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Bible Commentaries

Dr. Constable's Expository Notes

Song of Solomon 7

Verses 1-2

These verses contain both physical and metaphorical compliments. Song of Solomon 7:1 seems to refer to the Shulammite’s body, but Song of Solomon 7:2 goes beyond that. It seems to convey the idea that she was Solomon’s drink and food, "that her physical expressions of love nourished and satisfied him." [Note: Deere, p. 1022.] The Hebrew word translated "navel" may refer to one of her private parts. [Note: Carr, The Song . . ., p. 157.]

Verses 1-6

1. The wife’s charms 7:1-6

Verses 1-10

B. Communicating Affection 7:1-10

This section, which provides a window into the intimate relationship of Solomon and his wife, shows how their love had matured since their wedding (cf. Song of Solomon 4:1-11).

Verses 3-4

Heshbon was a Moabite city famous for its refreshing ponds.

"The soft glance of her eyes reflects the peace and beauty of the Heshbon pools." [Note: Lehrman, p. 26.]

Bath-rabbim is unknown for certain today, though some claim it was a gate of Heshbon. [Note: E.g., Woudstra, p. 602.] The tower of Lebanon was evidently a beautiful tower that marked the unusually attractive city of Damascus. Similarly, the Shulammite’s nose attractively represented her total beauty.

Verses 5-6

Mt. Carmel was majestic (cf. Isaiah 35:2; Jeremiah 46:18), as was she. In Solomon’s day, people considered purple threads most beautiful, precious, and regal.

Verses 7-9

2. The husband’s desires 7:7-9

Even today we speak of "graceful palm trees." Song of Solomon 7:9 b voices the wife’s eager response. All these verses reflect the increased freedom in sexual matters that is a normal part of the maturation of marital love. A husband has the freedom to enjoy his wife’s body (cf. Song of Solomon 5:10-16; cf. 1 Corinthians 7:3-5), though not to abuse this privilege, of course.

Verse 10

3. The ultimate unity 7:10

The Shulammite exulted in her complete abandonment to her husband and in his complete satisfaction with her (cf. Song of Solomon 2:16; Song of Solomon 6:3). These joys increase through the years of a healthy marriage.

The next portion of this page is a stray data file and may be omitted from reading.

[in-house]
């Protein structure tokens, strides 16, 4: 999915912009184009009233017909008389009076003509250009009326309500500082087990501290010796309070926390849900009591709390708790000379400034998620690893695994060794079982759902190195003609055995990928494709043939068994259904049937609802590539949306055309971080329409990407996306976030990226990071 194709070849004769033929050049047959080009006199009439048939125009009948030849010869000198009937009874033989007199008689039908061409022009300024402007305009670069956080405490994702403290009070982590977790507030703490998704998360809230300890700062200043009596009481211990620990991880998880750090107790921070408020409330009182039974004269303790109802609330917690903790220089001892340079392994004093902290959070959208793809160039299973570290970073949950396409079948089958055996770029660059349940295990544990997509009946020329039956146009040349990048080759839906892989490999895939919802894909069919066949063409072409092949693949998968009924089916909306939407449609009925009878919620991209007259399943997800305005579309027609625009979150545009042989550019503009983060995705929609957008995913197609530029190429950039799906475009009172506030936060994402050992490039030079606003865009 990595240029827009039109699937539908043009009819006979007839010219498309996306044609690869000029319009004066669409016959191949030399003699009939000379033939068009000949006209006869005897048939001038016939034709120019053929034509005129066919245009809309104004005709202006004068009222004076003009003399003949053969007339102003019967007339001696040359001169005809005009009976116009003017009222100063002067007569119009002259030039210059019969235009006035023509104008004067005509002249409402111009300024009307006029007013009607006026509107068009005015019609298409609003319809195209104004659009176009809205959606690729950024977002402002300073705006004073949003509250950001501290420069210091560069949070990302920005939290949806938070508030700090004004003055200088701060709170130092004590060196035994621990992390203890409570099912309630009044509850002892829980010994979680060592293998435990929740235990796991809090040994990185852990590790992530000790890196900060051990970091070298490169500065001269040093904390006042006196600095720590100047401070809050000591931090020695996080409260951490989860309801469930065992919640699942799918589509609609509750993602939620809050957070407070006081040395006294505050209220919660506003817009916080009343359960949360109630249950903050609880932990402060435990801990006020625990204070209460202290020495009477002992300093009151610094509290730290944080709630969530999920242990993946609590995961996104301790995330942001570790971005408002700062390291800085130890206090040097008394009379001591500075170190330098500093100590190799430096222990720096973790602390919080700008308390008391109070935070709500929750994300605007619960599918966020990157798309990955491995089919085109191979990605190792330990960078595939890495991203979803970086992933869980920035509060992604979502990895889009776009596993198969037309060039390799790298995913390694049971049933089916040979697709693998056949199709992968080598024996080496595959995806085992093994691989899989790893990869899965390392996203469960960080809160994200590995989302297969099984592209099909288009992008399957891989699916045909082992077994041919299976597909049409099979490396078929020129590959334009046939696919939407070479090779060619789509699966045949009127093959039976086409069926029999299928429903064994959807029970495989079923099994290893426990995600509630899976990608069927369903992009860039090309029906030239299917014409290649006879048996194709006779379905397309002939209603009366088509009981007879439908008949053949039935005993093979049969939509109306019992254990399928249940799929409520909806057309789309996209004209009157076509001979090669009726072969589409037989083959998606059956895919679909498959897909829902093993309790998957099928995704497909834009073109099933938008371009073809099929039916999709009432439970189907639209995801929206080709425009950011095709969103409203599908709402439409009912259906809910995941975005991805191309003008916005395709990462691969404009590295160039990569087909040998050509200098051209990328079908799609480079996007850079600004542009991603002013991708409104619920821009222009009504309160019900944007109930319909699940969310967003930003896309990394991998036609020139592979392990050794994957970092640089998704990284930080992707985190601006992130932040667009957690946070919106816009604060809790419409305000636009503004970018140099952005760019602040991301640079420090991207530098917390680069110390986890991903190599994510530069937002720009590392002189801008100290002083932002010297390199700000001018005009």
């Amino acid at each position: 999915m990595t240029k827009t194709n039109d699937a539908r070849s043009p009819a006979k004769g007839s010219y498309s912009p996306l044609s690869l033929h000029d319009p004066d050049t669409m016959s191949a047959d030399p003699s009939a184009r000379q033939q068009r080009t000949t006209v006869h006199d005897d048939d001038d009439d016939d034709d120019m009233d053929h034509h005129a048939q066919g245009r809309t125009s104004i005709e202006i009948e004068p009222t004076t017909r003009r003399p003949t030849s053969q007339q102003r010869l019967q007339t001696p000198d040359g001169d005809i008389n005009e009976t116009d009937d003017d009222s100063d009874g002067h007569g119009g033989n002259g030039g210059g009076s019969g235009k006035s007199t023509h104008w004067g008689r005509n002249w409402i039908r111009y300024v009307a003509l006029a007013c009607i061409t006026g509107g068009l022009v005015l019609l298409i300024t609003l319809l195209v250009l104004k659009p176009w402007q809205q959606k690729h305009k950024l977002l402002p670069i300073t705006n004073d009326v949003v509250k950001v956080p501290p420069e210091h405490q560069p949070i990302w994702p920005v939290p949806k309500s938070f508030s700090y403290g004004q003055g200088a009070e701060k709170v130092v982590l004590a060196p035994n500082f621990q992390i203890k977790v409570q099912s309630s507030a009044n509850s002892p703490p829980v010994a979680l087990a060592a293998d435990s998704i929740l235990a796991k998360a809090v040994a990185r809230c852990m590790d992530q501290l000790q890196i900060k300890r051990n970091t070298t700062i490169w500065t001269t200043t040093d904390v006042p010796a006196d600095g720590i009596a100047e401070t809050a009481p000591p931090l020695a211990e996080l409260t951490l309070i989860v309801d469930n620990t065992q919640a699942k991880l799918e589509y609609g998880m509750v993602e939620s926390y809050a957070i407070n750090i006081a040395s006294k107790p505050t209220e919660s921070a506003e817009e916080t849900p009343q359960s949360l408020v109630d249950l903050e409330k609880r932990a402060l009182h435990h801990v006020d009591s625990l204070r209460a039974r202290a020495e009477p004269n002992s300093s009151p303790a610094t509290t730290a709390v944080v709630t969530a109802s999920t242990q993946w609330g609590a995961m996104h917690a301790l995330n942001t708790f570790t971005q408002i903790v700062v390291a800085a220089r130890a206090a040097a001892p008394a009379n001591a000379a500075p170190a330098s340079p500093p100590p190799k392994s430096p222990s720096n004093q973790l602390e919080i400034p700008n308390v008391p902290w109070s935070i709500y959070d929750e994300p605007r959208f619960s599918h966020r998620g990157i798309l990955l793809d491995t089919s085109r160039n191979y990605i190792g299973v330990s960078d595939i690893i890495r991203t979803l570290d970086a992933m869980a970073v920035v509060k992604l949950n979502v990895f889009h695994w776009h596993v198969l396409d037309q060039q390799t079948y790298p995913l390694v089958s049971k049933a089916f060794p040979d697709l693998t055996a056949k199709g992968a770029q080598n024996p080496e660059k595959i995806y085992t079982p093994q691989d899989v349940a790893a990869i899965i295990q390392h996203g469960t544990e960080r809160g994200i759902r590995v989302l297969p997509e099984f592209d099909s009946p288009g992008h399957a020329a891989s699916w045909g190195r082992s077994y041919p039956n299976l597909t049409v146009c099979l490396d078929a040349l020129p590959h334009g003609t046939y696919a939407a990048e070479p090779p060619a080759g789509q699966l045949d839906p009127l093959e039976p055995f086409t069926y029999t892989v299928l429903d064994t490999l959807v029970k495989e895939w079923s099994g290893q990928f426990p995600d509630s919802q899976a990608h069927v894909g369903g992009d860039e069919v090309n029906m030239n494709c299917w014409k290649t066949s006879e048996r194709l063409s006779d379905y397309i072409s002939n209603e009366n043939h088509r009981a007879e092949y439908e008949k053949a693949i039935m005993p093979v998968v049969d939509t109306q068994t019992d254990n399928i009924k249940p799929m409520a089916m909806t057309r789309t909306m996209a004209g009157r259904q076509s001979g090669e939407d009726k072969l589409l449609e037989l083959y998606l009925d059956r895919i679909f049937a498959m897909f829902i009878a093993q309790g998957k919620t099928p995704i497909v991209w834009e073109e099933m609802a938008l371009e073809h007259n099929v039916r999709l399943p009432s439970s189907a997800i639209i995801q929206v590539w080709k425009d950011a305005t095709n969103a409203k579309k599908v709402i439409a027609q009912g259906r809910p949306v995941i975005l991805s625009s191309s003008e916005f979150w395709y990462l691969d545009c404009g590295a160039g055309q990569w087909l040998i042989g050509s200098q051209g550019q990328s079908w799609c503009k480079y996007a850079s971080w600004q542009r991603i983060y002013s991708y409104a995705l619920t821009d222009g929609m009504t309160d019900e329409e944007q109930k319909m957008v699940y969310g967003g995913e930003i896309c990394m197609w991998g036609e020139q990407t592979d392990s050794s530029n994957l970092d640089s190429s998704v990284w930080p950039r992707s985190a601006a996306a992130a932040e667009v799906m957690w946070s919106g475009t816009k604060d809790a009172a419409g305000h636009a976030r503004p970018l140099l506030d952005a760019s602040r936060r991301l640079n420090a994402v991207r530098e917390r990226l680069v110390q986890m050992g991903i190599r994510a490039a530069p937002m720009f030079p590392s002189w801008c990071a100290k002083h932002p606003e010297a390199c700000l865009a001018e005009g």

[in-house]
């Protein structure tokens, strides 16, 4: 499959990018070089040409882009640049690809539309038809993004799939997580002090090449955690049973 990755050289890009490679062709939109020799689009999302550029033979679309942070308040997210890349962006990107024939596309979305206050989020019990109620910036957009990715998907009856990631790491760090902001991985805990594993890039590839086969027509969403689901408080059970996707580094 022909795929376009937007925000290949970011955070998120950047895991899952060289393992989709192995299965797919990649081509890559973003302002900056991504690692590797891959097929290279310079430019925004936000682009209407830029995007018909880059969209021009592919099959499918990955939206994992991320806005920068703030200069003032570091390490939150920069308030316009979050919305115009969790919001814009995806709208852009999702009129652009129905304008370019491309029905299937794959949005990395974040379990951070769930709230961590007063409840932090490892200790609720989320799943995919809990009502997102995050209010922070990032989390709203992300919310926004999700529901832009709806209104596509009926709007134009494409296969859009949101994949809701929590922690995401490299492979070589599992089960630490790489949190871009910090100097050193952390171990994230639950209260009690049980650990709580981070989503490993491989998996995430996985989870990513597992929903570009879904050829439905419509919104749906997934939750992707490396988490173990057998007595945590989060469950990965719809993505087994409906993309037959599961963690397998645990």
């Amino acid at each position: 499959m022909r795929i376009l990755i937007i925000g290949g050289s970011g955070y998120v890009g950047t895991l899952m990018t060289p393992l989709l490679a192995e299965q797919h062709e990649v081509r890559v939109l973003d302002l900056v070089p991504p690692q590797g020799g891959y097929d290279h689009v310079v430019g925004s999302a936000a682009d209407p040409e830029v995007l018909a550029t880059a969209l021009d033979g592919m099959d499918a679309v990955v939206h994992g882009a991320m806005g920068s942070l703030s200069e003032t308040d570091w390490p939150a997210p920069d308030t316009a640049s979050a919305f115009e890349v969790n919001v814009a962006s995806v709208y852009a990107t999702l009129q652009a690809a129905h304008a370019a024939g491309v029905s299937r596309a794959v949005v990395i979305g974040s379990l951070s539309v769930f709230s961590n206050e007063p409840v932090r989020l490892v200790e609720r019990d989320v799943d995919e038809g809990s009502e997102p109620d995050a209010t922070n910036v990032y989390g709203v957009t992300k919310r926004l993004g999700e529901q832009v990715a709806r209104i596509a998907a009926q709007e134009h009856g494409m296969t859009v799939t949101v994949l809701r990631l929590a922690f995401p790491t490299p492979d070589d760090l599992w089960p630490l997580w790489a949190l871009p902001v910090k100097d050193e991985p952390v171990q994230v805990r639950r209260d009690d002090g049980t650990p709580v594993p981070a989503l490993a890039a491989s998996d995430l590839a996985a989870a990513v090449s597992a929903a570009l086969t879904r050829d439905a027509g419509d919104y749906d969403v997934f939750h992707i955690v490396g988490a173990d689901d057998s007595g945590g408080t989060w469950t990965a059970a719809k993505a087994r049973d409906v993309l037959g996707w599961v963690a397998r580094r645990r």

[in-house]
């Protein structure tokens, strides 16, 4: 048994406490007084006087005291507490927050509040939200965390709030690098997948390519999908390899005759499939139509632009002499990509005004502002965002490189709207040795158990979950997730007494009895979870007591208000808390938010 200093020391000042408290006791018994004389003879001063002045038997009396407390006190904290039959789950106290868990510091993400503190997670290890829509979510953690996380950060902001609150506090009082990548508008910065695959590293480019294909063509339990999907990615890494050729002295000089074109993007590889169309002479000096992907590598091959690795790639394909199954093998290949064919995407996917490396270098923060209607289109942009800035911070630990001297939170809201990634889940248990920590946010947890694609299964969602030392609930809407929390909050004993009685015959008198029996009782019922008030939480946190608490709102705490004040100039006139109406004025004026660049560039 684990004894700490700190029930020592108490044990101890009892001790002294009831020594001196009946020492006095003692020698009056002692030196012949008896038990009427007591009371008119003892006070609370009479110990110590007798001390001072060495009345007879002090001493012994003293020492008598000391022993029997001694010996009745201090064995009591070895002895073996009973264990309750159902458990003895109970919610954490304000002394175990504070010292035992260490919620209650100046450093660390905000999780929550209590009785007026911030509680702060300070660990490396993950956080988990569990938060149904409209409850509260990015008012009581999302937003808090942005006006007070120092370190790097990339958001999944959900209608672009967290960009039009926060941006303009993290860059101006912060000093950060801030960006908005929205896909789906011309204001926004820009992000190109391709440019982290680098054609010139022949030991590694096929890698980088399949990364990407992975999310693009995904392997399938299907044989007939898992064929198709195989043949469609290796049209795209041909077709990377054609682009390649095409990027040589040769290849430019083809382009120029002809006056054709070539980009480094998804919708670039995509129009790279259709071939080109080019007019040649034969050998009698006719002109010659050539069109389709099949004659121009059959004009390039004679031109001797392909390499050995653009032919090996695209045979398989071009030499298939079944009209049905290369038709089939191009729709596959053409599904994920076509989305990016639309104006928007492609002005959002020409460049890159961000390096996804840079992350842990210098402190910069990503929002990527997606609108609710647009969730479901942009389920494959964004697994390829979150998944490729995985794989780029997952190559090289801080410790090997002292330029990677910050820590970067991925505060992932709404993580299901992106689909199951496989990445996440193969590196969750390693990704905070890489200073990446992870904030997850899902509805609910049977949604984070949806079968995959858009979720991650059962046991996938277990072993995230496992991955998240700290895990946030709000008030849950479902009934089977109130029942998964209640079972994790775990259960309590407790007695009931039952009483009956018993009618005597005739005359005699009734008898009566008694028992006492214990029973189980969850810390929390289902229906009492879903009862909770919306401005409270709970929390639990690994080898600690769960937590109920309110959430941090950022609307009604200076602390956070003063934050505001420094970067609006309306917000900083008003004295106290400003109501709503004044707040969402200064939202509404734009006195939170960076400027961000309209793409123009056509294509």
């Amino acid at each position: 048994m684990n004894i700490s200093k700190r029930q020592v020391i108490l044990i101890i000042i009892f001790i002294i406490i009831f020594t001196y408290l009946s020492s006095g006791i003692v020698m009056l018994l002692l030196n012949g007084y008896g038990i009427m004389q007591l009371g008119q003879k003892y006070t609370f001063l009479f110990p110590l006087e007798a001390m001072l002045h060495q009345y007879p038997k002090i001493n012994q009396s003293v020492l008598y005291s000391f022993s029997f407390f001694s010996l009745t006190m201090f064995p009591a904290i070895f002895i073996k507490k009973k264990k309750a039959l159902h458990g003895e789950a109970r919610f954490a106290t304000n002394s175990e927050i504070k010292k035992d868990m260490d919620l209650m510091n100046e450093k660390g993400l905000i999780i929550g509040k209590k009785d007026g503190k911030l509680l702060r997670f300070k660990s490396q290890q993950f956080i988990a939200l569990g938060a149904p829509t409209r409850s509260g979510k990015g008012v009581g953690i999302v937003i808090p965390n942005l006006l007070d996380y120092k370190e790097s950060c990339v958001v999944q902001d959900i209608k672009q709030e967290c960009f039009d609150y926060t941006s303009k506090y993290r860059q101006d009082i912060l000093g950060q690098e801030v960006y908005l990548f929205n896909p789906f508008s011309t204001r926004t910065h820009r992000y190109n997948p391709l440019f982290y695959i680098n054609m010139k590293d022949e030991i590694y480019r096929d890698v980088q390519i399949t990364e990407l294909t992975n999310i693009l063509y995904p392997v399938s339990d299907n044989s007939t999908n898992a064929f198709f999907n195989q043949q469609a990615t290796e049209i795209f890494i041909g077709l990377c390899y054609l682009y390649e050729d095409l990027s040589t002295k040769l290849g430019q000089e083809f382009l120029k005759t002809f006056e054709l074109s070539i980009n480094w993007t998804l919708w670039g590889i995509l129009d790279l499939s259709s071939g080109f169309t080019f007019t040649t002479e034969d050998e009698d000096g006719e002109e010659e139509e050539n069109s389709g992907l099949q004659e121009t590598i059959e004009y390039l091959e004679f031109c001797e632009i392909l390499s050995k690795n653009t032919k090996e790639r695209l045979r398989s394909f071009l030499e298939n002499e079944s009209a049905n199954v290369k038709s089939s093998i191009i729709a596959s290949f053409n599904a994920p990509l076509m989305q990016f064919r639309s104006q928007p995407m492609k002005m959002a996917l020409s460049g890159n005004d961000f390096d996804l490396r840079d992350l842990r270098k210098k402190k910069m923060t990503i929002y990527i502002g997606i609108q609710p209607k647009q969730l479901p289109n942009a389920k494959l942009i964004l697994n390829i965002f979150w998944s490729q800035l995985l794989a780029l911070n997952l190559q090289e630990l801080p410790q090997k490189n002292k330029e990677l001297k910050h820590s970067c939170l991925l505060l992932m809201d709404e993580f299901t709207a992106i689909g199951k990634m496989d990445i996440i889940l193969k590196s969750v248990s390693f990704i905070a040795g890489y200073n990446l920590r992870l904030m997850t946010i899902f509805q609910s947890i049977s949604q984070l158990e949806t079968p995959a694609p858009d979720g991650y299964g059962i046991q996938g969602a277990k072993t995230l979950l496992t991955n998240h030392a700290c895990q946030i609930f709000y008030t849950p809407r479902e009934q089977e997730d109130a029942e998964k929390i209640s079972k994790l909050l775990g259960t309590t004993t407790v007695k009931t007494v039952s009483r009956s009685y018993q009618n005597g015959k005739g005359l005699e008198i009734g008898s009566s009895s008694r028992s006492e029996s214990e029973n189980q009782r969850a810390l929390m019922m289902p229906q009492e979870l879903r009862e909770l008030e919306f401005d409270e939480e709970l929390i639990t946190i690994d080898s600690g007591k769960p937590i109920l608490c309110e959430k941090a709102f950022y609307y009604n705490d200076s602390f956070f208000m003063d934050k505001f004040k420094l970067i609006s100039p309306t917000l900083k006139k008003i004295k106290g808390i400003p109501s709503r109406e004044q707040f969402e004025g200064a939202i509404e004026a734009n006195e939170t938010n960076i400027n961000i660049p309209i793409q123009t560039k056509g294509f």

"Far from being the objectionable condition alleged by many women today, Shulamith obviously basked in her position of subordination. This does not suggest that her personality had been dissolved in Solomon’s like a drop of honey in the ocean or that she considered herself mere chattel. This is apparent from her self-assertiveness documented in Song of Solomon 5:3. However, it does suggest that she found in her position sustaining comfort." [Note: Patterson, pp. 109-10.]

Verses 11-13

C. The Wife’s Initiative 7:11-13

Secure in her love, the Shulammite now felt free to initiate sex directly, rather than indirectly as earlier (cf. Song of Solomon 1:2 a, Song of Solomon 2:6). The references to spring suggest the freshness and vigor of love. Mandrakes were fruits that resembled small apples, and the roots possessed narcotic properties. [Note: Exum, Song of . . ., p. 242.] They were traditionally aphrodisiacs (cf. Genesis 30:14-16).

"The unusual shape of the large forked roots of the mandrake resembles the human body with extended arms and legs. This similarity gave rise to the popular superstition that the mandrake could induce conception and it was therefore used as a fertility drug." [Note: The NET Bible note on 7:13.]

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Bibliographical Information
Constable, Thomas. DD. "Commentary on Song of Solomon 7". "Dr. Constable's Expository Notes". https://www.studylight.org/commentaries/eng/dcc/song-of-solomon-7.html. 2012.